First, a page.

Searching for a job in this economy is a challenge. With the unemployment rate refusing to drop fast enough, professionals who are out of work are becoming desperate, willing to take any job that comes with a paycheck. If you once had a high-level job, you might find that you are overqualified for the positions that are available. You would probably like to get hired for them anyway, even if it means working for less money and having fewer responsibilities. Employers may see you as overqualified, however, and be unwilling to hire you. What’s the best way to get around that?
First, acknowledge that you are overqualified. It does not help to pretend you will be perfectly happy as an assistant if you were once a director. Employers know what the employment market is like. They will appreciate your candor and honesty.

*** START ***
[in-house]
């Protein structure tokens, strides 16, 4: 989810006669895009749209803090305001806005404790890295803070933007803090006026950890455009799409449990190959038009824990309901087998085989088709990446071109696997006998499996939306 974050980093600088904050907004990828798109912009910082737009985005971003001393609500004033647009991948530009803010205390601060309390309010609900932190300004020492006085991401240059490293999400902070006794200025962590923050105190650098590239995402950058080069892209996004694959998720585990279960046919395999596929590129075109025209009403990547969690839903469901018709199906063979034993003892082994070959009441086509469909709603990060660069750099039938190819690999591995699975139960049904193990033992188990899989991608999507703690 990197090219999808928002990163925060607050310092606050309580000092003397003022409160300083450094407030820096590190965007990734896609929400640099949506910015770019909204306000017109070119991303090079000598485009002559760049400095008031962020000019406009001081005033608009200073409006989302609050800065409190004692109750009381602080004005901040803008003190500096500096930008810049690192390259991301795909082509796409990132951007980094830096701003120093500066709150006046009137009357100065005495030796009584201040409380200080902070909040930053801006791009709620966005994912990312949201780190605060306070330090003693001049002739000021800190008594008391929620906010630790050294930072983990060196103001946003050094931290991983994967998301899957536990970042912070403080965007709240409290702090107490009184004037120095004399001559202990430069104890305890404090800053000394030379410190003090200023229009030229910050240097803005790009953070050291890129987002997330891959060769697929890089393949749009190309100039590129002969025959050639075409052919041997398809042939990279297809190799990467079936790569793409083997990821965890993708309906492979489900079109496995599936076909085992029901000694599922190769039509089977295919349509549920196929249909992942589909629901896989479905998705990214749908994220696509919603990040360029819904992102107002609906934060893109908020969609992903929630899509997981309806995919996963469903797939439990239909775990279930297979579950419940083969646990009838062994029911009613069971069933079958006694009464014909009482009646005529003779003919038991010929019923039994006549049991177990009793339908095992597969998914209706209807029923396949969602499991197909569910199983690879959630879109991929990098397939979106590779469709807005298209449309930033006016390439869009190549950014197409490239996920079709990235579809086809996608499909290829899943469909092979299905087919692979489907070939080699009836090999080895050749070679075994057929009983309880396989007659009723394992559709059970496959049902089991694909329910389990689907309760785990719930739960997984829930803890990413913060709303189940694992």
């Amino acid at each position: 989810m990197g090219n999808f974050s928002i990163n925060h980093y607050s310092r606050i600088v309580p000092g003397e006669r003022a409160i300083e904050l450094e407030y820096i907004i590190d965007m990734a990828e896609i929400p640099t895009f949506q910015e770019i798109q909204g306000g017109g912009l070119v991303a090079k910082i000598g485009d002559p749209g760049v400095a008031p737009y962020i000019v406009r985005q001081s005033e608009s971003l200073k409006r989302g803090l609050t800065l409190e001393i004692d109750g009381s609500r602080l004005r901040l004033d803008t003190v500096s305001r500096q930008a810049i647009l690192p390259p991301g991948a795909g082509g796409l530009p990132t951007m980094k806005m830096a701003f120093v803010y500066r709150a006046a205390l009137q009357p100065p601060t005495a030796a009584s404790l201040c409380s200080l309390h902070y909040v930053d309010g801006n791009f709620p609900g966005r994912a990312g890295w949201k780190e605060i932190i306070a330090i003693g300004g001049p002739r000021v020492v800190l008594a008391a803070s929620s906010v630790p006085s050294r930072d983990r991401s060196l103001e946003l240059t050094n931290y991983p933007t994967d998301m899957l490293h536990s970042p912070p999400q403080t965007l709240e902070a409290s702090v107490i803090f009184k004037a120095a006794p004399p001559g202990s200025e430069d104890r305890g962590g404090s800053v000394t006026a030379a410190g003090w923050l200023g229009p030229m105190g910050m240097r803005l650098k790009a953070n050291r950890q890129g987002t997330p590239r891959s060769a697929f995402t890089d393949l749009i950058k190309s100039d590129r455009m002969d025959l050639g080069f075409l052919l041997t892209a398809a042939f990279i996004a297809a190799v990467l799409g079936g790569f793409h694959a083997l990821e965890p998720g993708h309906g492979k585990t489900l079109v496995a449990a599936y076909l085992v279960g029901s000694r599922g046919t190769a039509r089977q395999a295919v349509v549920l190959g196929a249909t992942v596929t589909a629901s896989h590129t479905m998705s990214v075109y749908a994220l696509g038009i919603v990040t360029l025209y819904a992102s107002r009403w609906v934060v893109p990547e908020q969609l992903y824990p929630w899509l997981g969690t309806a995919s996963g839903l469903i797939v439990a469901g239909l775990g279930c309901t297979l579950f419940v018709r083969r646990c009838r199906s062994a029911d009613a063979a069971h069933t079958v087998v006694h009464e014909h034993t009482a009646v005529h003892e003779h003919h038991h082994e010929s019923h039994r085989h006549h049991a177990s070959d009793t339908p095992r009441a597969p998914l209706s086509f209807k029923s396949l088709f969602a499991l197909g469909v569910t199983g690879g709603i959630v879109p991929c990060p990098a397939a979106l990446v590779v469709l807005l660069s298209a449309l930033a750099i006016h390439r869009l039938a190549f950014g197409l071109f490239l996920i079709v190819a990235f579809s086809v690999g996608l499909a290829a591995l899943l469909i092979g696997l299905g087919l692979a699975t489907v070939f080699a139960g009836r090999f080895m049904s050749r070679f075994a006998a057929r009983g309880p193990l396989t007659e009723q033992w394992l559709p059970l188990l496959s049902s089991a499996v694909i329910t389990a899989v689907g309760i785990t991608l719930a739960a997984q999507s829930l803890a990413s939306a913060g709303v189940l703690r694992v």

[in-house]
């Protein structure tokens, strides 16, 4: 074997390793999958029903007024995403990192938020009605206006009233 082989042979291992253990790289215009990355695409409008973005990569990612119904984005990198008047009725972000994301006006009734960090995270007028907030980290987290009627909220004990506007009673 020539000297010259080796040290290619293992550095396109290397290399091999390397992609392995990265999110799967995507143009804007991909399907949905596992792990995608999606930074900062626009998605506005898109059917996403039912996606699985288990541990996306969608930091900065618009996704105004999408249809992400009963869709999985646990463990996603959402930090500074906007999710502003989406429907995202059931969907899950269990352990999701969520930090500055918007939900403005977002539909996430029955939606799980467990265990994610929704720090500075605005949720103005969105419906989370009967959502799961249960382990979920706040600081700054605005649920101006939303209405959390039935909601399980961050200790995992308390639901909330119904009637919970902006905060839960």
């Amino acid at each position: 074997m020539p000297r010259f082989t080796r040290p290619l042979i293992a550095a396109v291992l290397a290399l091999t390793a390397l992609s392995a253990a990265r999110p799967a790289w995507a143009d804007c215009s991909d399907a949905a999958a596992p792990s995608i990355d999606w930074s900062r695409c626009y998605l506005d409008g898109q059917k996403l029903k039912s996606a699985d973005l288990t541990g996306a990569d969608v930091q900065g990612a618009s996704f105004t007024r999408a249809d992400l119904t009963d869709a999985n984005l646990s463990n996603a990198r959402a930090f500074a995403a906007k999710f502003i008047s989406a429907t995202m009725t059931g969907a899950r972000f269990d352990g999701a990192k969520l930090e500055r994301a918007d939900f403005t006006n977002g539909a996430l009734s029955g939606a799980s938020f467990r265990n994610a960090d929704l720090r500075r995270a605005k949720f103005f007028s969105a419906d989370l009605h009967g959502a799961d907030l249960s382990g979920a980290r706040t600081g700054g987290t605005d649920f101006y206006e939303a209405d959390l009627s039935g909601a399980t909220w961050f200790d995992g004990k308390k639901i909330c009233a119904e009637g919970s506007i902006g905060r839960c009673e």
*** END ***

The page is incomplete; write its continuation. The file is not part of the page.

Discuss the benefits of the position you are applying for. In your cover letter or interview, mention why you want the job and how it will serve your overall career goals. You could say that it is a good opportunity to update your computer skills or sharpen your research abilities. A lower level position may give you the opportunity to focus on tasks that you have not had to manage for several years. This could be a good thing, and you need to demonstrate that you see it that way.
Express your commitment to the company. A recruiter may worry that by hiring you for a job you are overqualified for, you will bolt as soon as you find a better opportunity. Explain that you see this position as a good way to get your foot in the door at a company you have long admired and would like to work for. Talk about wanting to grow within that organization.